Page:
The Foundation has long supported the publication of books on American legal history, placing some emphasis on the colonial and early national periods. A recent example is Mary Sarah Bilder’s Madison’s Hand: Revising the Constitutional Convention (Harvard UP, 2015), which shows that Madison’s notes on the 1787 Constitutional Convention were in significant part created several years later and with then-contemporary political issues in mind. A list of other works supported may be found on the History and Mission page. The Foundation supports historical monographs on major questions in American law and legal development, as well as biographies of important legal figures. Scholars interested in support for a book project are encouraged to follow the application procedure below.

The Foundation also supports the publication of important legal documents in American history. For example, the Foundation has recently undertaken and substantially completed digitizing the notebooks of students at the Litchfield Law School, a project described on the History and Mission page. The Foundation welcomes proposals for support of digitization of materials that are important to American legal history, particularly but not only materials from the late colonial or early national periods. Any such project must satisfy the highest scholarly standards for digitization and must be conducted under the supervision of a reputable scholarly organization or faculty member.

The Foundation makes limited awards, and thus should not be considered the sole source of support for a project.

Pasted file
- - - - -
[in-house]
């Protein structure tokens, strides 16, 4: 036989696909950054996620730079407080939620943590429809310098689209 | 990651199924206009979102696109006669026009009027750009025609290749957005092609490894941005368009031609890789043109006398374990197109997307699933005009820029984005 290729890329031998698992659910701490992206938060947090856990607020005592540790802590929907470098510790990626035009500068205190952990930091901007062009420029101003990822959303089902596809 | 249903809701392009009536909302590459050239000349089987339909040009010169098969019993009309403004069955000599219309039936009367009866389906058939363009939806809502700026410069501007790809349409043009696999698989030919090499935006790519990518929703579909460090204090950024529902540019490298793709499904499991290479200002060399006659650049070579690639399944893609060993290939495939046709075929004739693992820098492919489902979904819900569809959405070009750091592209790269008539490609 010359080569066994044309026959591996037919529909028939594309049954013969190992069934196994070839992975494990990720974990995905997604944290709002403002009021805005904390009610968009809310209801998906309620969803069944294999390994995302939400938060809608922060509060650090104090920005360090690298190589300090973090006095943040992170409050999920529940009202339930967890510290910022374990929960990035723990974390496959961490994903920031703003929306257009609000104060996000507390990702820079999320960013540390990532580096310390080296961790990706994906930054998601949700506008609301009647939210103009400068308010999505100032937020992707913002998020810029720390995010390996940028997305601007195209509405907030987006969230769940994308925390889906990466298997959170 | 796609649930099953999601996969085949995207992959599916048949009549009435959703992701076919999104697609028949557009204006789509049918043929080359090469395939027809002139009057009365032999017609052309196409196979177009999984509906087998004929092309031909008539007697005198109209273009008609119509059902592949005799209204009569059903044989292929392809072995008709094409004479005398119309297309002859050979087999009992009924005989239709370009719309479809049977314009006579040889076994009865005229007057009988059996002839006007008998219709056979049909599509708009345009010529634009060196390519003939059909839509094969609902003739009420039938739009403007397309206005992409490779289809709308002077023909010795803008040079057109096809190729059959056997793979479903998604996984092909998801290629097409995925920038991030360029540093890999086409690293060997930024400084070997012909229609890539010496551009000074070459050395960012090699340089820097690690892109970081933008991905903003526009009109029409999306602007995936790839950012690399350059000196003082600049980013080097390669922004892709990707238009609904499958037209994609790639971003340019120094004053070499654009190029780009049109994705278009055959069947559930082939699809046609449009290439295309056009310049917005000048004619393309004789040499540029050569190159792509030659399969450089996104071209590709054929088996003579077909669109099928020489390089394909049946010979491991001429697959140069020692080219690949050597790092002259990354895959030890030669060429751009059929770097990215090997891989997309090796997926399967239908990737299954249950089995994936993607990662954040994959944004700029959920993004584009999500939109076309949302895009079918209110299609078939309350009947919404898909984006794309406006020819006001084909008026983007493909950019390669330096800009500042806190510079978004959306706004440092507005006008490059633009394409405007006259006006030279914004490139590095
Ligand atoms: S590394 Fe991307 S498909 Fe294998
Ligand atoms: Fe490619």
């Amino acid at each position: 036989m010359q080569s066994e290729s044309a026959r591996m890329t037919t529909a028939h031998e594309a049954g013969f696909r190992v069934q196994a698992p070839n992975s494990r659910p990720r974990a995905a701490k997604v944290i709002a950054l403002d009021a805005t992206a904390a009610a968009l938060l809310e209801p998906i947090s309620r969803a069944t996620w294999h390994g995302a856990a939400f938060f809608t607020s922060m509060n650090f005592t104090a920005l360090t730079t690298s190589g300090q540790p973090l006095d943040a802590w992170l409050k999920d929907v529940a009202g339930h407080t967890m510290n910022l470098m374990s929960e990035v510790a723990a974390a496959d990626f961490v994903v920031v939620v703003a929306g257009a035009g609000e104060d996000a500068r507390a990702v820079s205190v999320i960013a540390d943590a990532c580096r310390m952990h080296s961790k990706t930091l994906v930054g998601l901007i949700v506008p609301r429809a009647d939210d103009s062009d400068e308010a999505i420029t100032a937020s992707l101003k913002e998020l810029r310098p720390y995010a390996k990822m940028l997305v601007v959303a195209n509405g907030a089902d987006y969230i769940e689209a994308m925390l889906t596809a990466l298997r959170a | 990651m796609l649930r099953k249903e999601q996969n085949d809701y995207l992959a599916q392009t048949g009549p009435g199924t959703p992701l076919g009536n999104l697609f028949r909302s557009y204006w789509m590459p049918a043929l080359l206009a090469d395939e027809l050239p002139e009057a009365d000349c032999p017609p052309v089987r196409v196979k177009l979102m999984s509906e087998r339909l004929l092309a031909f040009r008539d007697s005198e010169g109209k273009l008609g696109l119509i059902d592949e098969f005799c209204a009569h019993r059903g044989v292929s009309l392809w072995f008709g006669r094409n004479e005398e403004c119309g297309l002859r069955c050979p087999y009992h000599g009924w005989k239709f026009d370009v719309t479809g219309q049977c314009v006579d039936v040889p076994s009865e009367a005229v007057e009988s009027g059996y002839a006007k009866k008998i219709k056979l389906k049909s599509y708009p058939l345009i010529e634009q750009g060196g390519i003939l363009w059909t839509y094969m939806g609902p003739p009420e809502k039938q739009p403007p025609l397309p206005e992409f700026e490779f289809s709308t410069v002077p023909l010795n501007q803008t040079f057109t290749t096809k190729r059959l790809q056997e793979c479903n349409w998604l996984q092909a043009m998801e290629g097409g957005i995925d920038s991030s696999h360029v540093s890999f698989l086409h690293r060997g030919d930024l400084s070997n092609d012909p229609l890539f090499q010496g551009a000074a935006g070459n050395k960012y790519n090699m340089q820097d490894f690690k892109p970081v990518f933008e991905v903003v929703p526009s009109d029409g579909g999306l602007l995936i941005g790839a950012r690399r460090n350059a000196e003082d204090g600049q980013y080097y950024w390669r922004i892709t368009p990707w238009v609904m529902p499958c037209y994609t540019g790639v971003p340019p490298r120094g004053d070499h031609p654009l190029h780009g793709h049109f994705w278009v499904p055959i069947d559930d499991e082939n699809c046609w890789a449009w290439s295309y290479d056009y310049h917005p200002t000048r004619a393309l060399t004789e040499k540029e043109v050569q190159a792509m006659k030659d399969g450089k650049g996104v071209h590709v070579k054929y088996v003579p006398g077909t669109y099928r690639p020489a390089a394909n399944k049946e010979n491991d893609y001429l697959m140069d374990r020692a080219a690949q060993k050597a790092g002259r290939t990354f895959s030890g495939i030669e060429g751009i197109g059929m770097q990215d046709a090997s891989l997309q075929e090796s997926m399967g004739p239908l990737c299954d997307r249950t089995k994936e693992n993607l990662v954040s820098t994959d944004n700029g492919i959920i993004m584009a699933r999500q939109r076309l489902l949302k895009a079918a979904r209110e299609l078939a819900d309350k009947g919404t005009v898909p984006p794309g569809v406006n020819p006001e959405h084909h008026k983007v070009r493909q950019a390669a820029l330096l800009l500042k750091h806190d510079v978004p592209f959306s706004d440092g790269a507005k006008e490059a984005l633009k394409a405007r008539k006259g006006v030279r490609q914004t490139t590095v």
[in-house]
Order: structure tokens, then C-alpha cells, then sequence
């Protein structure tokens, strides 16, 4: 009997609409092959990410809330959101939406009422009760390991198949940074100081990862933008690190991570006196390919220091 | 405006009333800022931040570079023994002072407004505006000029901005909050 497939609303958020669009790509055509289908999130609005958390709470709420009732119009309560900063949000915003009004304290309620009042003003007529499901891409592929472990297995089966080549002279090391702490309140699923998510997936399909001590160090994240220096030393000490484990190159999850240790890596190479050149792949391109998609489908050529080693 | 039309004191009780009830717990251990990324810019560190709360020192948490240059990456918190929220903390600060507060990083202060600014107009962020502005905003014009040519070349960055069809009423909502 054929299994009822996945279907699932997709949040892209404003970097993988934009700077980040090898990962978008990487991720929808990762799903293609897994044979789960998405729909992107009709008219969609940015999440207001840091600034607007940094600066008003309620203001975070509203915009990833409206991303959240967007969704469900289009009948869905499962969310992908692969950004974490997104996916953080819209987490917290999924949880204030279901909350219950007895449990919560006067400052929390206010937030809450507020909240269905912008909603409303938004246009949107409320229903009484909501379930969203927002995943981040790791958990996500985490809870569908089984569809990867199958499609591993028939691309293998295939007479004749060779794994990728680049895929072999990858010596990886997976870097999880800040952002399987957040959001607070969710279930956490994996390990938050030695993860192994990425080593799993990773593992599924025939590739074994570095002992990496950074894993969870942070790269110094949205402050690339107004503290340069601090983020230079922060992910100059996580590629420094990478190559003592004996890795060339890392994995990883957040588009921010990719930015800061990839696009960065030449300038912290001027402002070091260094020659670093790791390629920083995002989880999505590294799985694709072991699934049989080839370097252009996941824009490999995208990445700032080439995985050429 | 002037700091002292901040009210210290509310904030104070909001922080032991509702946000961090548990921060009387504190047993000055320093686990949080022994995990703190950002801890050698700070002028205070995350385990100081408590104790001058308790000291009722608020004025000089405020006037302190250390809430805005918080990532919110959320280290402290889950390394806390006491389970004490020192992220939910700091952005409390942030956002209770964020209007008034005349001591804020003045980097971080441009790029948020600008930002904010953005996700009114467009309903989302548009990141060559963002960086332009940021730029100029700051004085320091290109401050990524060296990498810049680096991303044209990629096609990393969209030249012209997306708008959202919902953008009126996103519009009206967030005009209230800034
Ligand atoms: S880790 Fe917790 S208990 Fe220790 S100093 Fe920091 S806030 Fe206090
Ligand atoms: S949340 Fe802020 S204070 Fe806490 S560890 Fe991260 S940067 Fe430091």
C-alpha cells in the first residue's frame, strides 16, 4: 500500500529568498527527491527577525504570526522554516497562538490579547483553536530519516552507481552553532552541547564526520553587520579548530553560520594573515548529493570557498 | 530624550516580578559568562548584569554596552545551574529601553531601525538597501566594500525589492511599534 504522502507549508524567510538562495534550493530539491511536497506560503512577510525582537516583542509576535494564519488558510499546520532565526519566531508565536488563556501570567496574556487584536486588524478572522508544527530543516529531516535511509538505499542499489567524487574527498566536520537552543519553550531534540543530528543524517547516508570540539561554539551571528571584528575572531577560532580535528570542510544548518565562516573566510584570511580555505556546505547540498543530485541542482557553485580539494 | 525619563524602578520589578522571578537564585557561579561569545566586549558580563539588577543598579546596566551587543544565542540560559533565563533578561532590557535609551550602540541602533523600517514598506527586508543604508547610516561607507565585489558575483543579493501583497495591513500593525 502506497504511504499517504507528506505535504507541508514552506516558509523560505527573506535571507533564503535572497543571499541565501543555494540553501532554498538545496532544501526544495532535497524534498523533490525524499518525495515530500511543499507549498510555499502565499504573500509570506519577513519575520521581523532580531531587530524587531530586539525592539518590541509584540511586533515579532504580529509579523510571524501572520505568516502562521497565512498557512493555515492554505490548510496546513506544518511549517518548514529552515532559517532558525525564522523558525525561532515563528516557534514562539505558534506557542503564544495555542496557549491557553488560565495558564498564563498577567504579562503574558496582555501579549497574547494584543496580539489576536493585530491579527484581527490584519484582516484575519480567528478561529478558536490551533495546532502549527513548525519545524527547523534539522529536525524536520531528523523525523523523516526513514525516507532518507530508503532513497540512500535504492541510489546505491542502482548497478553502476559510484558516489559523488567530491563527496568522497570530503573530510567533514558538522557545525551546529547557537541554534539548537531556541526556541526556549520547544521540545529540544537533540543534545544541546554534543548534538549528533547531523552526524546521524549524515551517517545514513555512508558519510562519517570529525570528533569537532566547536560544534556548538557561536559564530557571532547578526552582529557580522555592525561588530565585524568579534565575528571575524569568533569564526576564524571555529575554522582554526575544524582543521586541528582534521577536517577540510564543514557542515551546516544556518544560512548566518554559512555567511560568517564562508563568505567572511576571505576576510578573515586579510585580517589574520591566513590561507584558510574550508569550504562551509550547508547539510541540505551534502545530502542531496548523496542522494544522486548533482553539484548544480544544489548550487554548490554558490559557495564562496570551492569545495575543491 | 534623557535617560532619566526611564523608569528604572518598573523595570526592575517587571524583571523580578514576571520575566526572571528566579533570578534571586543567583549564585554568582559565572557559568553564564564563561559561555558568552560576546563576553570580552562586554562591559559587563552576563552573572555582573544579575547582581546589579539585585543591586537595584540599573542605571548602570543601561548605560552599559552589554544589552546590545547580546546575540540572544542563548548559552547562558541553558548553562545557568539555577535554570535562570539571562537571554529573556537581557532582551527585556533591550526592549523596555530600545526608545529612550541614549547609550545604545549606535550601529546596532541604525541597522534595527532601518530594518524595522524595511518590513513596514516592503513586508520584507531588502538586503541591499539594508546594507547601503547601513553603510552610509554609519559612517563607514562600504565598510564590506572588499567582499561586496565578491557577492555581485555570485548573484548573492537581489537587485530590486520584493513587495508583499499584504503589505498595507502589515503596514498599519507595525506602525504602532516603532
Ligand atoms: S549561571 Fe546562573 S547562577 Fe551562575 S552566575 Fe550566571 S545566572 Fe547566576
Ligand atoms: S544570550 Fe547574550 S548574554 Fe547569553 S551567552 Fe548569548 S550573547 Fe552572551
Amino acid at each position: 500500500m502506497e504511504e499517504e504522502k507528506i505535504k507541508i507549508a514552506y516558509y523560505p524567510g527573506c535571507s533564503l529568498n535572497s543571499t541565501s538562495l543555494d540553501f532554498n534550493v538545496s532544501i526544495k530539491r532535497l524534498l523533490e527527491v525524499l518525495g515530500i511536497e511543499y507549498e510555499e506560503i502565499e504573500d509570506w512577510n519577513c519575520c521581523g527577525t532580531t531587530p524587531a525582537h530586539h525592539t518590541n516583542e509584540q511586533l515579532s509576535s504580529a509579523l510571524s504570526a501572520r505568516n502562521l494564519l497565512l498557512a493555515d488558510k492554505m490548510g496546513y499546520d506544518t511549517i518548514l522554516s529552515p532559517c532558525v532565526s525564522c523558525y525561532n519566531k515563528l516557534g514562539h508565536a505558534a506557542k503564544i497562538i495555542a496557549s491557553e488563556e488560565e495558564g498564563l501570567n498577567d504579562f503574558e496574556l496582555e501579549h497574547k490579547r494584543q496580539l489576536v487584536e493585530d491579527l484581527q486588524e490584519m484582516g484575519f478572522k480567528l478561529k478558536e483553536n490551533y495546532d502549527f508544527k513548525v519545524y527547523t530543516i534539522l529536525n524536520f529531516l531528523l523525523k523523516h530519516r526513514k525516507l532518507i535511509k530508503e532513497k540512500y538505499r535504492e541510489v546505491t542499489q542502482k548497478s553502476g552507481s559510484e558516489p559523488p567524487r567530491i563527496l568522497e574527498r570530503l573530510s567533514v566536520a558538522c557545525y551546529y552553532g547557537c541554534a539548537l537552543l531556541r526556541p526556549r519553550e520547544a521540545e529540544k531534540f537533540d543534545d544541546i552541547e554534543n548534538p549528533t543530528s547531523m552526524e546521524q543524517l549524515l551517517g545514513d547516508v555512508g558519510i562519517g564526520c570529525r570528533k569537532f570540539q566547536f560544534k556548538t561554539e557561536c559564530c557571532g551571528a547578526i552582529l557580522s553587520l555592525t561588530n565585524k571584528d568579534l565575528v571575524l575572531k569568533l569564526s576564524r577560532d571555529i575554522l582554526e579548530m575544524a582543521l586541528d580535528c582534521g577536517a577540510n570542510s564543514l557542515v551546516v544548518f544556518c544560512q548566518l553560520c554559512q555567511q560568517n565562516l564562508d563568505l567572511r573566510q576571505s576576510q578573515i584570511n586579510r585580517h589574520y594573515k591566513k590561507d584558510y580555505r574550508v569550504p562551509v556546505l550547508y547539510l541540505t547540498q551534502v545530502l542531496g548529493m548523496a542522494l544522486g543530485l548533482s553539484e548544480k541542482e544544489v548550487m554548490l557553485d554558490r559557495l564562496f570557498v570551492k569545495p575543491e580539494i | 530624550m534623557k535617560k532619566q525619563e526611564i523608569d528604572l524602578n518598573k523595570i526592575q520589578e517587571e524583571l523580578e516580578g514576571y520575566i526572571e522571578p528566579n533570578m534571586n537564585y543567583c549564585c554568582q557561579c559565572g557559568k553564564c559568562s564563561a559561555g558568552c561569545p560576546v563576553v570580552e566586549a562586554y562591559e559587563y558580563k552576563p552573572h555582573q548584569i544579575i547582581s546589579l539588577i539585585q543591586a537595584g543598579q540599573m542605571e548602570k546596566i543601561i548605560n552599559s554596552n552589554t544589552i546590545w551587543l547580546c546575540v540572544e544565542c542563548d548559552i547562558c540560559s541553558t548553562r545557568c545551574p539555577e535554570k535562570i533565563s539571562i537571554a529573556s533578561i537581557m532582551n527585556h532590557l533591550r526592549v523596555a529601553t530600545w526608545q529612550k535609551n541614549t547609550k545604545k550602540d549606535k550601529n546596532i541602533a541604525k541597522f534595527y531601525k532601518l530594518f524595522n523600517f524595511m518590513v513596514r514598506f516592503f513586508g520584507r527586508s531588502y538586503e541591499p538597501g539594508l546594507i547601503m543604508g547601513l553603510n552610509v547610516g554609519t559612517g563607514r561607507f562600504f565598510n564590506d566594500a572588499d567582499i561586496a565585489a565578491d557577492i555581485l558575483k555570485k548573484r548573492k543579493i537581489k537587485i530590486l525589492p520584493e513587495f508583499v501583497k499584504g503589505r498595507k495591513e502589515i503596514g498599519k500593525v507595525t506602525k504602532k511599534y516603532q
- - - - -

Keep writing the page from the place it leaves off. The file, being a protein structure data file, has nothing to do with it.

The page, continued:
Application Procedure:

The Trustees consider proposals once annually, generally in late October, and ask that grant proposals be made in writing no later than September 1 in any year. All proposals should include the items listed in the “Grant Guidelines” described below.

Grant Guidelines:

The Foundation asks that grant applicants provide the following information:

  • A complete description of the project and the applicant’s role in the project (particularly in the case of multi-author projects).
  • Why this project is important.
  • What other work in the area has been done or is contemplated by others of which the applicant is aware, and the applicant’s relationship, if any, to others working in the area.
  • A total budget and timeline for the project, with indications of all other committed or hoped for funding sources. In the case of grant applicants who are law school professors, a statement of what support they are receiving from their law school, financial and otherwise.
  • In the case of original articles and books for publication, a description of publishing expectations, and copies of any contracts with publishers.
  • In the case of commercial ventures, consideration of whether the Foundation is to own all or any part of publication rights and royalty interests.
  • Nature of any credit to be given to the Foundation.
  • Any publications, letters of recommendation or other supporting materials.

The Foundation may make grants directly to individual scholars, to a group of scholars, or to an institution with which the individual scholar or group of scholars is affiliated. The Foundation prefers to support out of pocket expenditures over provision of salary relief, and no part of the grant may be applied towards a project’s indirect costs, including but not limited to host institution overhead. While not enumerating what expenses are chargeable against grant funds, the Foundation requires that grant funds be applied to expenses that directly support the project for which funding was granted. The Foundation seeks an accounting of the expenditure of its funds, and requires the return of any unused funds.

Those interested in seeking a grant should email John D. Gordan, III, Esq. at